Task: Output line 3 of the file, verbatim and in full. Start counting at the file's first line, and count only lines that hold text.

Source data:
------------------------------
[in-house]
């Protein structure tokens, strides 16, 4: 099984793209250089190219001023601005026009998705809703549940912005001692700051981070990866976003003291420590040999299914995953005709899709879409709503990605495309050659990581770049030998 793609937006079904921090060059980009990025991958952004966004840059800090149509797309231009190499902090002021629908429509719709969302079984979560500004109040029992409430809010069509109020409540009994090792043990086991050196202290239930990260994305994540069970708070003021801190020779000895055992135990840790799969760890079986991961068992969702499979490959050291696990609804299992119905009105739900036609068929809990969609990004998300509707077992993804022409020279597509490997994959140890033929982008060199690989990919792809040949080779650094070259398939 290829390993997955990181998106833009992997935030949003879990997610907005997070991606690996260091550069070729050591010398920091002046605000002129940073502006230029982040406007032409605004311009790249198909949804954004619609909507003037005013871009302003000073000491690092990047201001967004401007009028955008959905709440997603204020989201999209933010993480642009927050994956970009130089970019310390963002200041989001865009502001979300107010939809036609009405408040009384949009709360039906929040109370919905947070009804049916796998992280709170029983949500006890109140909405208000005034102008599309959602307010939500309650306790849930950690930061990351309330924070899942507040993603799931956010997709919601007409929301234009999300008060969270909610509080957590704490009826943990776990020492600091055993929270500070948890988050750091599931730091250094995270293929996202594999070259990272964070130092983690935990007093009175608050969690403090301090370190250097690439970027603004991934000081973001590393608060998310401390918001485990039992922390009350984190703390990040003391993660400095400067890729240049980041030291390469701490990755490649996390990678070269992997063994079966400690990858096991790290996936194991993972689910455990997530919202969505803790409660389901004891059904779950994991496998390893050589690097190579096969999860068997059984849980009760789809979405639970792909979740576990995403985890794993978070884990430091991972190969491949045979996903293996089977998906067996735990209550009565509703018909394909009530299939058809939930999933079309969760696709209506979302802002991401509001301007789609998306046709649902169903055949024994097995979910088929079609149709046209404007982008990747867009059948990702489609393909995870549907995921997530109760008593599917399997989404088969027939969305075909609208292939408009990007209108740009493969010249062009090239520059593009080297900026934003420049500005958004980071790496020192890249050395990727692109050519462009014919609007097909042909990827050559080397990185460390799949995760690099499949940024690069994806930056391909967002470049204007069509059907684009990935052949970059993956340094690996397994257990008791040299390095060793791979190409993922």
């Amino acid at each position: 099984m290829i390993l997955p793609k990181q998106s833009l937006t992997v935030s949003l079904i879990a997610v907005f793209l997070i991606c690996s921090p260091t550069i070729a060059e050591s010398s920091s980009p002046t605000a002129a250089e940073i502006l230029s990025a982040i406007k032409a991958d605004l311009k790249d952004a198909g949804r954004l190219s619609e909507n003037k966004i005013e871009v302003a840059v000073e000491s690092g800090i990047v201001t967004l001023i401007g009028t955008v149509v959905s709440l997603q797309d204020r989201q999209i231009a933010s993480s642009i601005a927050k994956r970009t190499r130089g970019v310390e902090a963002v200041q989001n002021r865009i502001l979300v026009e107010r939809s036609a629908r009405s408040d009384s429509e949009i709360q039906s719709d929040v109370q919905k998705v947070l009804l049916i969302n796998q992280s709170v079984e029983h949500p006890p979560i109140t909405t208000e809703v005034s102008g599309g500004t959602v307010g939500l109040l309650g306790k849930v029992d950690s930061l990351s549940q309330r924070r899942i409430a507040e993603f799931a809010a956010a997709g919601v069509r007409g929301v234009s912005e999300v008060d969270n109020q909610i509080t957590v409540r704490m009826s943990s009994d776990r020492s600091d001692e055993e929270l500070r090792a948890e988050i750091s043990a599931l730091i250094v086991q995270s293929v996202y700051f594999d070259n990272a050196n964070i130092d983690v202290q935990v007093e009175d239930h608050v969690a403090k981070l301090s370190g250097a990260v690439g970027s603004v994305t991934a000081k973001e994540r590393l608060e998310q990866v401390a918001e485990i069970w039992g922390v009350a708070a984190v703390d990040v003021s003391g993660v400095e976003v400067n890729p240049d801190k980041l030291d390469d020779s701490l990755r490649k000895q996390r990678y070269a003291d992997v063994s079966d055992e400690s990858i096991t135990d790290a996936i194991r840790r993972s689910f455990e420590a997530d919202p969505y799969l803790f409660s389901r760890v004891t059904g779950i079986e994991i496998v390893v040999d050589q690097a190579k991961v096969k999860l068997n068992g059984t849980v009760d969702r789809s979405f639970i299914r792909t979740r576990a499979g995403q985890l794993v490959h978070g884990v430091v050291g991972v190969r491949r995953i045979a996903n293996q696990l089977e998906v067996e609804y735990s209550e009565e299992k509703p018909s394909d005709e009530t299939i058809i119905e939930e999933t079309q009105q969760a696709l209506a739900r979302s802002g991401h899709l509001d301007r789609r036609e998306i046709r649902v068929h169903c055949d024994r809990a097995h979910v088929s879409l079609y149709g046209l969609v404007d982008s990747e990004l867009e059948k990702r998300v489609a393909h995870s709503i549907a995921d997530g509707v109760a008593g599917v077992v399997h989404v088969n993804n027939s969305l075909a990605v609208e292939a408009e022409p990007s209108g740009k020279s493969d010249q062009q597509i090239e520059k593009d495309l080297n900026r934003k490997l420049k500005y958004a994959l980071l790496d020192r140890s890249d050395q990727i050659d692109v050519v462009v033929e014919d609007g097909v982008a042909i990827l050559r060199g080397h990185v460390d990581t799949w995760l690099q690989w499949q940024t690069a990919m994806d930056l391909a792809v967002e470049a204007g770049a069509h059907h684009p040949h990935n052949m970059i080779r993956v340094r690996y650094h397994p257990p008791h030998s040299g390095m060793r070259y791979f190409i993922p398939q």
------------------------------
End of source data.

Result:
């Amino acid at each position: 099984m290829i390993l997955p793609k990181q998106s833009l937006t992997v935030s949003l079904i879990a997610v907005f793209l997070i991606c690996s921090p260091t550069i070729a060059e050591s010398s920091s980009p002046t605000a002129a250089e940073i502006l230029s990025a982040i406007k032409a991958d605004l311009k790249d952004a198909g949804r954004l190219s619609e909507n003037k966004i005013e871009v302003a840059v000073e000491s690092g800090i990047v201001t967004l001023i401007g009028t955008v149509v959905s709440l997603q797309d204020r989201q999209i231009a933010s993480s642009i601005a927050k994956r970009t190499r130089g970019v310390e902090a963002v200041q989001n002021r865009i502001l979300v026009e107010r939809s036609a629908r009405s408040d009384s429509e949009i709360q039906s719709d929040v109370q919905k998705v947070l009804l049916i969302n796998q992280s709170v079984e029983h949500p006890p979560i109140t909405t208000e809703v005034s102008g599309g500004t959602v307010g939500l109040l309650g306790k849930v029992d950690s930061l990351s549940q309330r924070r899942i409430a507040e993603f799931a809010a956010a997709g919601v069509r007409g929301v234009s912005e999300v008060d969270n109020q909610i509080t957590v409540r704490m009826s943990s009994d776990r020492s600091d001692e055993e929270l500070r090792a948890e988050i750091s043990a599931l730091i250094v086991q995270s293929v996202y700051f594999d070259n990272a050196n964070i130092d983690v202290q935990v007093e009175d239930h608050v969690a403090k981070l301090s370190g250097a990260v690439g970027s603004v994305t991934a000081k973001e994540r590393l608060e998310q990866v401390a918001e485990i069970w039992g922390v009350a708070a984190v703390d990040v003021s003391g993660v400095e976003v400067n890729p240049d801190k980041l030291d390469d020779s701490l990755r490649k000895q996390r990678y070269a003291d992997v063994s079966d055992e400690s990858i096991t135990d790290a996936i194991r840790r993972s689910f455990e420590a997530d919202p969505y799969l803790f409660s389901r760890v004891t059904g779950i079986e994991i496998v390893v040999d050589q690097a190579k991961v096969k999860l068997n068992g059984t849980v009760d969702r789809s979405f639970i299914r792909t979740r576990a499979g995403q985890l794993v490959h978070g884990v430091v050291g991972v190969r491949r995953i045979a996903n293996q696990l089977e998906v067996e609804y735990s209550e009565e299992k509703p018909s394909d005709e009530t299939i058809i119905e939930e999933t079309q009105q969760a696709l209506a739900r979302s802002g991401h899709l509001d301007r789609r036609e998306i046709r649902v068929h169903c055949d024994r809990a097995h979910v088929s879409l079609y149709g046209l969609v404007d982008s990747e990004l867009e059948k990702r998300v489609a393909h995870s709503i549907a995921d997530g509707v109760a008593g599917v077992v399997h989404v088969n993804n027939s969305l075909a990605v609208e292939a408009e022409p990007s209108g740009k020279s493969d010249q062009q597509i090239e520059k593009d495309l080297n900026r934003k490997l420049k500005y958004a994959l980071l790496d020192r140890s890249d050395q990727i050659d692109v050519v462009v033929e014919d609007g097909v982008a042909i990827l050559r060199g080397h990185v460390d990581t799949w995760l690099q690989w499949q940024t690069a990919m994806d930056l391909a792809v967002e470049a204007g770049a069509h059907h684009p040949h990935n052949m970059i080779r993956v340094r690996y650094h397994p257990p008791h030998s040299g390095m060793r070259y791979f190409i993922p398939q």